Mar 30, 2009 Matthieu rated it liked it
Underground palaces! Concealed didacticism! Homosexual indiscretions!
Henry Avila
Caliph Vathek is the ruler in Baghdad and its large Empire, in the Middle East and Africa...Grandson of the illustrious Harun al -Rashid.Of the Arabian Nights fame(this is fiction, folks , with only a very vague resemblance to a real man, so don't bother to look him up on Wikipedia). Being the 9th century,the Caliph has absolute power.Also an evil eye, deadly when angered.As a lot of his poor victims discovered too late. Nobody looks at Vathek's fearsome eye, when the Caliph is in a very bad moo ...more
Jayaprakash Satyamurthy
Jan 19, 2010 Jayaprakash Satyamurthy rated it really liked it
I seem to have embarked on a re-exploration of the gothic genre. After finishing a re-read of The Castle Of Otranto by Horace Walpole a couple of days back, Last night I finished Vathek by William Beckford, a novel which also stems from the trend for Orientalist fiction which played upon the exoticism of an imagined Arabic setting, largely inspired by translations of The Thousand And One Nights.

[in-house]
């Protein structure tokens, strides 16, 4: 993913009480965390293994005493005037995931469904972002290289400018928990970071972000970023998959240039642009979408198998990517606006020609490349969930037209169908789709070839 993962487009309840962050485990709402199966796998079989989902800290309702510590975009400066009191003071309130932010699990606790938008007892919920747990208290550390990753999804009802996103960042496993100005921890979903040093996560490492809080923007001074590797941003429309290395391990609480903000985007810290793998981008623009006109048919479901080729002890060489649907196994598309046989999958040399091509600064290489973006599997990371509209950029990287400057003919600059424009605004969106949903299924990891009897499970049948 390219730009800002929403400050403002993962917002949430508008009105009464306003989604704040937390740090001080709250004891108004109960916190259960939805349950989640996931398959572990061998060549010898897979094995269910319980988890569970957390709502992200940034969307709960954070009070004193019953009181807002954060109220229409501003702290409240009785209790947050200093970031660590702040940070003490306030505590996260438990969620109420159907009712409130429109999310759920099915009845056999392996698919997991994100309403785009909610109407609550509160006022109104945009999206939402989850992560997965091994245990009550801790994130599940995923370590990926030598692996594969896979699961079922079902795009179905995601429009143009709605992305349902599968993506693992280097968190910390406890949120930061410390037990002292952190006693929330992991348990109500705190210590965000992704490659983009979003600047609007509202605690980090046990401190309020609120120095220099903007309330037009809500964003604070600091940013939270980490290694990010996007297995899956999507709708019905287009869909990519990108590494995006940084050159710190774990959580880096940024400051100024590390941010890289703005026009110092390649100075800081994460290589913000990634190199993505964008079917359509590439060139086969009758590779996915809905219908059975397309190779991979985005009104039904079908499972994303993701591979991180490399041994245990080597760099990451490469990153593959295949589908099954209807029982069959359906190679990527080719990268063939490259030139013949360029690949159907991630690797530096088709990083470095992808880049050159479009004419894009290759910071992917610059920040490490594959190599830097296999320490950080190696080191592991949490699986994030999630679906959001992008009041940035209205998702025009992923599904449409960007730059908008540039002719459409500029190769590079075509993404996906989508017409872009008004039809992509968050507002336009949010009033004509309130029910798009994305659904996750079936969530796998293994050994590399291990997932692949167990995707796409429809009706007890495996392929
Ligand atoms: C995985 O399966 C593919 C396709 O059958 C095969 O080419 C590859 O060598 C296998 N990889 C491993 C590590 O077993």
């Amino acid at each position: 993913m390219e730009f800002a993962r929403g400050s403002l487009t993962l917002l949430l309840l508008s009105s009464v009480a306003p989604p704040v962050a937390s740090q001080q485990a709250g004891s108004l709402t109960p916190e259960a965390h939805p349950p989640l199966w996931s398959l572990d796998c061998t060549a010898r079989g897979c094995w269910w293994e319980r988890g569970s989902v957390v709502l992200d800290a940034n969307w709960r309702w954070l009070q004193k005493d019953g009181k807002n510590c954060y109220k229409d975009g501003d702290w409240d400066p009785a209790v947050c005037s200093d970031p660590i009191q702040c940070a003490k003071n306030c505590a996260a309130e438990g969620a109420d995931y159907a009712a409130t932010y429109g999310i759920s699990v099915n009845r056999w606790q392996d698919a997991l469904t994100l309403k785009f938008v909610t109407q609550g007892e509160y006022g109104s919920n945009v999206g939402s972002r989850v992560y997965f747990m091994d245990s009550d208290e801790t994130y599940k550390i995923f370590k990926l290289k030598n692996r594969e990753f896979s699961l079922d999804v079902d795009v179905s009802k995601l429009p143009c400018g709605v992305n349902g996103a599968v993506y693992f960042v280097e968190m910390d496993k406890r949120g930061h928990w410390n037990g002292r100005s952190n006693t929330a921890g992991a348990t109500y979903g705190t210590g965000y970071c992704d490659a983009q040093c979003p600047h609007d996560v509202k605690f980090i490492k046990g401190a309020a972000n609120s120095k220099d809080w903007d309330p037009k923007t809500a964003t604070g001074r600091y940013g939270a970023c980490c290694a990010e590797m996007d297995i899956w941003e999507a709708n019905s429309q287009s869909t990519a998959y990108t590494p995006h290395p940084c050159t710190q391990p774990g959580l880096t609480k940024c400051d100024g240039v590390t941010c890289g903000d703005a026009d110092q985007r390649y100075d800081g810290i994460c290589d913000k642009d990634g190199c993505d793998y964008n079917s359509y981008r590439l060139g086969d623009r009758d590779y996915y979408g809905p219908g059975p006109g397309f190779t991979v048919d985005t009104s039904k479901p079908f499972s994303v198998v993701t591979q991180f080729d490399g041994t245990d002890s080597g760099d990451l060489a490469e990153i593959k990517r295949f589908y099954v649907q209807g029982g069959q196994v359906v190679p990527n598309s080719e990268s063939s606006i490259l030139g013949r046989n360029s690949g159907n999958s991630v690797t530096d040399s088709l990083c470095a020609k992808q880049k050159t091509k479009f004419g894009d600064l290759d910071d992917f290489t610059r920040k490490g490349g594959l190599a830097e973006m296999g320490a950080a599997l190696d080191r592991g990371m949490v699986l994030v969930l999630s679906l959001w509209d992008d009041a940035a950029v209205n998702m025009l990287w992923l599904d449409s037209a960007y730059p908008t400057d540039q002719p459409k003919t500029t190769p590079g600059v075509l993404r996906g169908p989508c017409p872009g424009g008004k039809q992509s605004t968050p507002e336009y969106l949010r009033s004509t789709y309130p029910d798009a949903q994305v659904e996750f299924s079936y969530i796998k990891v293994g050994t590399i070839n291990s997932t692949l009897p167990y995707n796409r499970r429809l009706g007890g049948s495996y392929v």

It's the story of the Caliph Vathek, a sensualist and seeker of knowledge whose quest for novelty lead
Feb 24, 2008 Jack rated it really liked it
Postmodernism has nothing on Vathek. An absolutely bizarre Gothic tale, rich in Orientalism and deviltry. You may think that the modern era has corned the market in strange, difficult texts, but there is truly nothing new under the sun. Vathek is stranger than strange.
Aug 07, 2007 Paul rated it really liked it
Vathek was Caliph in the area of approximately present-day Iraq, at some unknown time in the past. He was generally a fair person, but woe unto him who got Vathek angry. He lived in an immense castle, with the absolute finest of everything. One day, a very strange, and very ugly, man stood before his throne. He had a hideous laugh, but didn’t speak. He showed Vathek all manner of rare and exotic items, including sabers inscribed in an unknown language, inscriptions which kept changing from day t ...more